Two Years of Fears Have Disappeared!
Kudos to central banks.
The eurozone debt crisis produced two years of fears that it would result in financial collapse and a severe recession in Europe that would spread to the rest of the world.
But in November the central banks of Canada, England, Japan, Europe, the U.S., and Switzerland, took coordinated actions to provide liquidity support to the global financial system.
In December, the European Central Bank finally succumbed to pressure and launched a program providing substantial additional liquidity to European banks by making unlimited, low interest-rate, three-year loans available to banks.
As a result, while questions remain about the bailout of Greece, and a potential recession in Europe, fears of a total collapse of the 17-nation eurozone financial system have gone away.
In the U.S., massive government bailouts and record deficit spending prevented the bursting of the housing bubble and resulting 2008 financial crisis from dropping the economy into Great Depression II. The severe recession ended in June, 2009, and an anemic recovery has been underway since.
When the recovery stumbled in the summer of 2010, the central bank of the U.S., the Federal Reserve, rode to the rescue with its QE2 stimulus program, putting the recovery back on track.
When it stumbled again last summer, the Fed rode in again with another bond-buying rescue effort, ‘Operation Twist’, and the economy found its footing again, this time with the increasing strength of the recovery over the last four or five months surprising economists.
So again, kudos to central banks.
Investors should be particularly thankful. Unemployment remains high, and home-owners continue to struggle with the double-digit declines in home prices. But the stock market, as measured by the S&P 500, is up exactly 100% since its March, 2009 bottom, and up 24% just since its intermediate-term low in October.
It has primarily been institutional investors, corporate insiders, and other professionals that have benefited from the three-year bull market, while individual investors have remained bearish and pessimistic, and still pulling money out of stock mutual funds, in favor of cash and bonds.
However, even usually astute hedge funds experienced losses and their worst performances in years in 2010 and 2011, disbelieving the economic recovery and the market’s strength and betting against them. Many famous names gave up altogether and closed their funds.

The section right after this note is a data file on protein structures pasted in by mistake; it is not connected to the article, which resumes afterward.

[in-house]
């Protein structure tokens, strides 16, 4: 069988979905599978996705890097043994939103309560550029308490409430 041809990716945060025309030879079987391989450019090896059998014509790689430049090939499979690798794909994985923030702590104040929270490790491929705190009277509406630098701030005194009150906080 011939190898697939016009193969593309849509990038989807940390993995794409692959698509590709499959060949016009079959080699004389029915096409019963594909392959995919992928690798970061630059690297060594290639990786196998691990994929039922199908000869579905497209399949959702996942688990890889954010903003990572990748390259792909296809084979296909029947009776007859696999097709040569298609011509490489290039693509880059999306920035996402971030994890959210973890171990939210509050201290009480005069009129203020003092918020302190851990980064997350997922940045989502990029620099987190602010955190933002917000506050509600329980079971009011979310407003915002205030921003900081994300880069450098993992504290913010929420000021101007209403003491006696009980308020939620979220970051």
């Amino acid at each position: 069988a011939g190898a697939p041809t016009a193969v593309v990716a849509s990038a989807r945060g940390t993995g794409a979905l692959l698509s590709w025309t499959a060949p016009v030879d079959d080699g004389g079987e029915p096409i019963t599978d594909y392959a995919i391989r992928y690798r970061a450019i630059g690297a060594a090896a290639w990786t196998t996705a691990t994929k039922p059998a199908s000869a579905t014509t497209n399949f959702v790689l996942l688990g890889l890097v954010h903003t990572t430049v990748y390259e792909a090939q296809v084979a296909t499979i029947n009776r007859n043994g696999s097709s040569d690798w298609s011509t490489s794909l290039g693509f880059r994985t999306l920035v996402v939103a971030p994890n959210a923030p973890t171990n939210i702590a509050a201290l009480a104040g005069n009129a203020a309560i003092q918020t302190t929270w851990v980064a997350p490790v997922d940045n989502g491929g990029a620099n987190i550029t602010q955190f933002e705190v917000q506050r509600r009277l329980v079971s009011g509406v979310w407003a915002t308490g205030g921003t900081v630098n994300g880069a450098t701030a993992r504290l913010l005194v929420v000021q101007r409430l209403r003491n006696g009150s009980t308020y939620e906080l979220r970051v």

Much is now being said about the fact that individual investors are finally becoming bullish and optimistic, perhaps too much so given that usually savvy corporate insiders are now selling heavily and the market is short-term overbought.
And as I have been writing for the last two weeks, the market’s short-term overbought condition, the high level of investor bullishness and insider selling, as well as a few other short-term conditions, has the market at risk of a correction, but probably only a short-term correction.
Where are the catalysts for something worse?
The U.S. economic reports this week continued to surprise on the upside, and even if the recovery were to stumble again the reversal would show up slowly in the monthly reports, first a softening of the numbers, before they would turn negative.
And the Fed still has the market’s back, Fed Chairman Bernanke saying as recently as last week that the Fed stands ready to provide more stimulus if the economy requires it, as long as doing so does not risk creating inflation. And this week’s PPI and CPI reports showed inflation remains benign.
Thus the risk of a short-term market correction, perhaps tradable, due to the overbought condition, but then a recovery to higher highs by the end of the market’s traditional favorable season in April or May
However, after a five-month intermediate-term rally to an overbought condition, it is a time to be alert for changes.
A substantial correction is likely again this year in the market’s unfavorable season.
The catalyst for such a market decline is liable to come out of Europe again, perhaps from an actual debt default by Greece, or a worsening spread of the crisis to Italy or Spain. But more likely, by then it’s liable to be clear that Europe has slid into another recession, perhaps accompanied by recessions in China and Japan if their problems persist.
So, two years of fears have pretty much disappeared for now and optimism is high.
However, central banks will probably have another set of problems on their hands by April or May, summer at the latest, and the important question for investors is when might markets begin to anticipate those problems and factor them into stock prices.